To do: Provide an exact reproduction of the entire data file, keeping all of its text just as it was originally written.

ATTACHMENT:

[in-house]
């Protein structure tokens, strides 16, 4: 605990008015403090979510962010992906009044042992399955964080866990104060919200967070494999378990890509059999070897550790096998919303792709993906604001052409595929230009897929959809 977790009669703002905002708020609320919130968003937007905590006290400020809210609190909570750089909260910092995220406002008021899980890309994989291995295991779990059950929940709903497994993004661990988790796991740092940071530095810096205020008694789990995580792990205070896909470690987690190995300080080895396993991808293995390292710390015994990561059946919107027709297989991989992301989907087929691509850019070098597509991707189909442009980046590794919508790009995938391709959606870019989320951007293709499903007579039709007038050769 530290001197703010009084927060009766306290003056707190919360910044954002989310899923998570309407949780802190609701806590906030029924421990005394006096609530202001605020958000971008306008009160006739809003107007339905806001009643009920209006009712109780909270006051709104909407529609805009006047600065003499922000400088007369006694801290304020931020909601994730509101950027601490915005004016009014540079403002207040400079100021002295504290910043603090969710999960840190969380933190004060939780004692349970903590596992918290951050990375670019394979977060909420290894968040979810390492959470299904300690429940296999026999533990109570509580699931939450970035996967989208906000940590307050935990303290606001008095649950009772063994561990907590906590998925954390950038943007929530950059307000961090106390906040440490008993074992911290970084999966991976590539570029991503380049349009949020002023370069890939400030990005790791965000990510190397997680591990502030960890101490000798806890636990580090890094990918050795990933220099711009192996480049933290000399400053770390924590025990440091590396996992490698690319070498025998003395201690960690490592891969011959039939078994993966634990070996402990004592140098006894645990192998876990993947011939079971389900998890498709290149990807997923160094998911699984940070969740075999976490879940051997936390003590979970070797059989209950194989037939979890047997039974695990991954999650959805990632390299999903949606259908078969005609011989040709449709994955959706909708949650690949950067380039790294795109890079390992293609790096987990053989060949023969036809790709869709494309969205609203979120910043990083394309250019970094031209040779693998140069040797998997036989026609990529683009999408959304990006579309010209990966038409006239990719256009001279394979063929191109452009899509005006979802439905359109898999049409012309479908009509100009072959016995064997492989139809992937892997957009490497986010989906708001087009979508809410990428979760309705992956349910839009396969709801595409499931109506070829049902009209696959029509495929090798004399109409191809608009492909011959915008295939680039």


[in-house]
């Protein structure tokens, strides 16, 4: 605990008015403090979510962010992906009044042992399955964080866990104060919200967070494999378990890509059999070897550790096998919303792709993906604001052409595929230009897929959809 977790009669703002905002708020609320919130968003937007905590006290400020809210609190909570750089909260910092995220406002008021899980890309994989291995295991779990059950929940709903497994993004661990988790796991740092940071530095810096205020008694789990995580792990205070896909470690987690190995300080080895396993991808293995390292710390015994990561059946919107027709297989991989992301989907087929691509850019070098597509991707189909442009980046590794919508790009995938391709959606870019989320951007293709499903007579039709007038050769 530290001197703010009084927060009766306290003056707190919360910044954002989310899923998570309407949780802190609701806590906030029924421990005394006096609530202001605020958000971008306008009160006739809003107007339905806001009643009920209006009712109780909270006051709104909407529609805009006047600065003499922000400088007369006694801290304020931020909601994730509101950027601490915005004016009014540079403002207040400079100021002295504290910043603090969710999960840190969380933190004060939780004692349970903590596992918290951050990375670019394979977060909420290894968040979810390492959470299904300690429940296999026999533990109570509580699931939450970035996967989208906000940590307050935990303290606001008095649950009772063994561990907590906590998925954390950038943007929530950059307000961090106390906040440490008993074992911290970084999966991976590539570029991503380049349009949020002023370069890939400030990005790791965000990510190397997680591990502030960890101490000798806890636990580090890094990918050795990933220099711009192996480049933290000399400053770390924590025990440091590396996992490698690319070498025998003395201690960690490592891969011959039939078994993966634990070996402990004592140098006894645990192998876990993947011939079971389900998890498709290149990807997923160094998911699984940070969740075999976490879940051997936390003590979970070797059989209950194989037939979890047997039974695990991954999650959805990632390299999903949606259908078969005609011989040709449709994955959706909708949650690949950067380039790294795109890079390992293609790096987990053989060949023969036809790709869709494309969205609203979120910043990083394309250019970094031209040779693998140069040797998997036989026609990529683009999408959304990006579309010209990966038409006239990719256009001279394979063929191109452009899509005006979802439905359109898999049409012309479908009509100009072959016995064997492989139809992937892997957009490497986010989906708001087009979508809410990428979760309705992956349910839009396969709801595409499931109506070829049902009209696959029509495929090798004399109409191809608009492909011959915008295939680039």